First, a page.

Keeper accepts Aronson decision

The Keeper of the Registers has decided not to appeal an Outer House decision which ruled that she was incorrectly applying s 26 of the Conveyancing and Feudal Reform (Scotland) Act 1970 to certain sales following repossession.

Registers Update no 44, issued in February, confirms that Lord Doherty’s ruling in Aronson v Keeper of the Registers of Scotland [2014] CSOH 176 (19 December 2014) will be allowed to stand.

In Aronson, the purchaser of a flat sold by a repossessing creditor sought rectification of the register by deleting references in the charges section to three further standard securities granted by the previous owner. Repossession was completed before, but the sale to Aronson took place after, the UK Supreme Court’s decision in Royal Bank of Scotland v Wilson, which held that the common practice previously followed in repossessions, including that involving Aronson’s flat, did not comply with the Act.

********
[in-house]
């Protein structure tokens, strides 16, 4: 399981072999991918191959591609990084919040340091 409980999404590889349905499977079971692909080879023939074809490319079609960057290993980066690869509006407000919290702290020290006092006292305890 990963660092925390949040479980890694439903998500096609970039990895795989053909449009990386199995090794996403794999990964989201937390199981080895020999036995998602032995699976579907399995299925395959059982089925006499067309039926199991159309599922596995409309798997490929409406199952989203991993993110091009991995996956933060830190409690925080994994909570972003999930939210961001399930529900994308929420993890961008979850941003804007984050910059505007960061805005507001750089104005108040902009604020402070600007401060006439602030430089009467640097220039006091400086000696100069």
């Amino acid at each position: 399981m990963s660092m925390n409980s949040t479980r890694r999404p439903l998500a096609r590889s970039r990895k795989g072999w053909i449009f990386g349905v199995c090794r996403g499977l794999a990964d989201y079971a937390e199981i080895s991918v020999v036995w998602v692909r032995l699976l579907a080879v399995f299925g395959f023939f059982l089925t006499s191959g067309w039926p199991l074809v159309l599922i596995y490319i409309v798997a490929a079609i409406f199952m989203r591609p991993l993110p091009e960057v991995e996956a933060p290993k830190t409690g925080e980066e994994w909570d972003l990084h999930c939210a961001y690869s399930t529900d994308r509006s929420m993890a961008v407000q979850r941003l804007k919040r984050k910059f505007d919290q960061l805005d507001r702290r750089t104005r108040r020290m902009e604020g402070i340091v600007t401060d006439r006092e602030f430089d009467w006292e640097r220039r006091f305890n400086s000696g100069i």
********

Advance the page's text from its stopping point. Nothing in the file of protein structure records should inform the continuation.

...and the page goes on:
The Keeper took s 26, which lifts the effect of a security and any postponed or pari passu securities on a sale by the creditor, as applying only to sale in accordance with the Act, and if applicants for subsequent registration were unable to affirm such compliance, the other securities remained in effect. Lord Doherty ruled that “sale” in s 26 was apt to include any case where the subjects had been sold by a creditor in a standard security, whether or not there had been any irregularity in the repossession proceedings.

The Keeper will now rectify titles in all similar cases, estimated to be around 130, though indemnity will continue to be excluded in respect of loss which may arise as a result of the failure to comply with the statutory procedures. This will be done under s 80 of the Land Registration (Scotland) Act 2012 and no application for rectification need be made.

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Peter Nicholson, Editor